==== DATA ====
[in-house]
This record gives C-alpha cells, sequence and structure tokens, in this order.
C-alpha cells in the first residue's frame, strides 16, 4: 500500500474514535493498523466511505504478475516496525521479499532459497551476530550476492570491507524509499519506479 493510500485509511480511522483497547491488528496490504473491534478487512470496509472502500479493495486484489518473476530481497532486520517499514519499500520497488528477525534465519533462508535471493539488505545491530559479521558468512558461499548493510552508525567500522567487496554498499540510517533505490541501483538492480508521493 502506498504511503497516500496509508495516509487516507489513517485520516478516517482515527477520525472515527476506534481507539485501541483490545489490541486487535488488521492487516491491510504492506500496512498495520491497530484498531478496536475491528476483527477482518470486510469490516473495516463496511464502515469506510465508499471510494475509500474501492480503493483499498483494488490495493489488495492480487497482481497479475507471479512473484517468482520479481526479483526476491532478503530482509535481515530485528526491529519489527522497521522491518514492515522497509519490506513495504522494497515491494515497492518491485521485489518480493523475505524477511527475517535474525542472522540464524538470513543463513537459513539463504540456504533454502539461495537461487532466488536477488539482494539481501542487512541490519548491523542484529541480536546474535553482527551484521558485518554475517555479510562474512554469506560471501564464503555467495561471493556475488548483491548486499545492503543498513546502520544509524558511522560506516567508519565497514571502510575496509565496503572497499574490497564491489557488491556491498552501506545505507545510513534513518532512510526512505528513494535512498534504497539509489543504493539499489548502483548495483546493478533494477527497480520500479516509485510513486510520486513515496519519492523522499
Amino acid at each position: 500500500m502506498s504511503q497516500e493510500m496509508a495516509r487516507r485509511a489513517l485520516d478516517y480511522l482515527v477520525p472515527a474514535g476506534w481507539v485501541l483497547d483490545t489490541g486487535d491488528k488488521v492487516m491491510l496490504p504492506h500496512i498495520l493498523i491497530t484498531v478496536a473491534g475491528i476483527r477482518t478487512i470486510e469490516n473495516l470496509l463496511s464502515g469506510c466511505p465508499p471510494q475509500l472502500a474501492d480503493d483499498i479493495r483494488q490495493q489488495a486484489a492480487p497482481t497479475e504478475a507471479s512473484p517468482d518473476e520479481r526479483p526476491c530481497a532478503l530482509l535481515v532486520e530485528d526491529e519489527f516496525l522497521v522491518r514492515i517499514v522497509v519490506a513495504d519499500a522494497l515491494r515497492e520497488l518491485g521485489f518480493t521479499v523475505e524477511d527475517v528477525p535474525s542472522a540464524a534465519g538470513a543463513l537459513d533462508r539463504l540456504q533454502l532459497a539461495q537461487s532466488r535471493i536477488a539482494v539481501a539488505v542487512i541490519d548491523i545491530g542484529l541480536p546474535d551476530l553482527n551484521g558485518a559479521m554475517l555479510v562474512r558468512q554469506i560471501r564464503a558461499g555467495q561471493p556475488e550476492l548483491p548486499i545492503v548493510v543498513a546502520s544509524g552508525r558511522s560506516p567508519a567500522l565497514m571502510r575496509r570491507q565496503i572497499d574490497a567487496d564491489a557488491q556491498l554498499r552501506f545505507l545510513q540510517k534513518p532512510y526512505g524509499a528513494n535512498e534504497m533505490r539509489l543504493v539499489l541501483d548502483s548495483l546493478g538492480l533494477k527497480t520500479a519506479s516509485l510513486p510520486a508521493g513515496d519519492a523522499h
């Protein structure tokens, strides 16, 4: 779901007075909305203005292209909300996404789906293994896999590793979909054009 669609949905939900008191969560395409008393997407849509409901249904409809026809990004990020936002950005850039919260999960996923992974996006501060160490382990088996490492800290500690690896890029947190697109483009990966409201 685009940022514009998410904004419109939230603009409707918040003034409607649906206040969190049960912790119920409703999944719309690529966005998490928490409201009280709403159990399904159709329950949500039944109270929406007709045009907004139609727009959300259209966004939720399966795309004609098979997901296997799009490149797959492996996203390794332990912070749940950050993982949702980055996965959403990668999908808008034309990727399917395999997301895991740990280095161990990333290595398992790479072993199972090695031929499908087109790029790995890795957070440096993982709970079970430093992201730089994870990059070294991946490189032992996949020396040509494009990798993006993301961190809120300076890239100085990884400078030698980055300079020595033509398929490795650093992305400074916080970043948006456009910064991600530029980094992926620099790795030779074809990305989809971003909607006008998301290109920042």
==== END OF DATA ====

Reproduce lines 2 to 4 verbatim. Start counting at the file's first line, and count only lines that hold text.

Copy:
This record gives C-alpha cells, sequence and structure tokens, in this order.
C-alpha cells in the first residue's frame, strides 16, 4: 500500500474514535493498523466511505504478475516496525521479499532459497551476530550476492570491507524509499519506479 493510500485509511480511522483497547491488528496490504473491534478487512470496509472502500479493495486484489518473476530481497532486520517499514519499500520497488528477525534465519533462508535471493539488505545491530559479521558468512558461499548493510552508525567500522567487496554498499540510517533505490541501483538492480508521493 502506498504511503497516500496509508495516509487516507489513517485520516478516517482515527477520525472515527476506534481507539485501541483490545489490541486487535488488521492487516491491510504492506500496512498495520491497530484498531478496536475491528476483527477482518470486510469490516473495516463496511464502515469506510465508499471510494475509500474501492480503493483499498483494488490495493489488495492480487497482481497479475507471479512473484517468482520479481526479483526476491532478503530482509535481515530485528526491529519489527522497521522491518514492515522497509519490506513495504522494497515491494515497492518491485521485489518480493523475505524477511527475517535474525542472522540464524538470513543463513537459513539463504540456504533454502539461495537461487532466488536477488539482494539481501542487512541490519548491523542484529541480536546474535553482527551484521558485518554475517555479510562474512554469506560471501564464503555467495561471493556475488548483491548486499545492503543498513546502520544509524558511522560506516567508519565497514571502510575496509565496503572497499574490497564491489557488491556491498552501506545505507545510513534513518532512510526512505528513494535512498534504497539509489543504493539499489548502483548495483546493478533494477527497480520500479516509485510513486510520486513515496519519492523522499
Amino acid at each position: 500500500m502506498s504511503q497516500e493510500m496509508a495516509r487516507r485509511a489513517l485520516d478516517y480511522l482515527v477520525p472515527a474514535g476506534w481507539v485501541l483497547d483490545t489490541g486487535d491488528k488488521v492487516m491491510l496490504p504492506h500496512i498495520l493498523i491497530t484498531v478496536a473491534g475491528i476483527r477482518t478487512i470486510e469490516n473495516l470496509l463496511s464502515g469506510c466511505p465508499p471510494q475509500l472502500a474501492d480503493d483499498i479493495r483494488q490495493q489488495a486484489a492480487p497482481t497479475e504478475a507471479s512473484p517468482d518473476e520479481r526479483p526476491c530481497a532478503l530482509l535481515v532486520e530485528d526491529e519489527f516496525l522497521v522491518r514492515i517499514v522497509v519490506a513495504d519499500a522494497l515491494r515497492e520497488l518491485g521485489f518480493t521479499v523475505e524477511d527475517v528477525p535474525s542472522a540464524a534465519g538470513a543463513l537459513d533462508r539463504l540456504q533454502l532459497a539461495q537461487s532466488r535471493i536477488a539482494v539481501a539488505v542487512i541490519d548491523i545491530g542484529l541480536p546474535d551476530l553482527n551484521g558485518a559479521m554475517l555479510v562474512r558468512q554469506i560471501r564464503a558461499g555467495q561471493p556475488e550476492l548483491p548486499i545492503v548493510v543498513a546502520s544509524g552508525r558511522s560506516p567508519a567500522l565497514m571502510r575496509r570491507q565496503i572497499d574490497a567487496d564491489a557488491q556491498l554498499r552501506f545505507l545510513q540510517k534513518p532512510y526512505g524509499a528513494n535512498e534504497m533505490r539509489l543504493v539499489l541501483d548502483s548495483l546493478g538492480l533494477k527497480t520500479a519506479s516509485l510513486p510520486a508521493g513515496d519519492a523522499h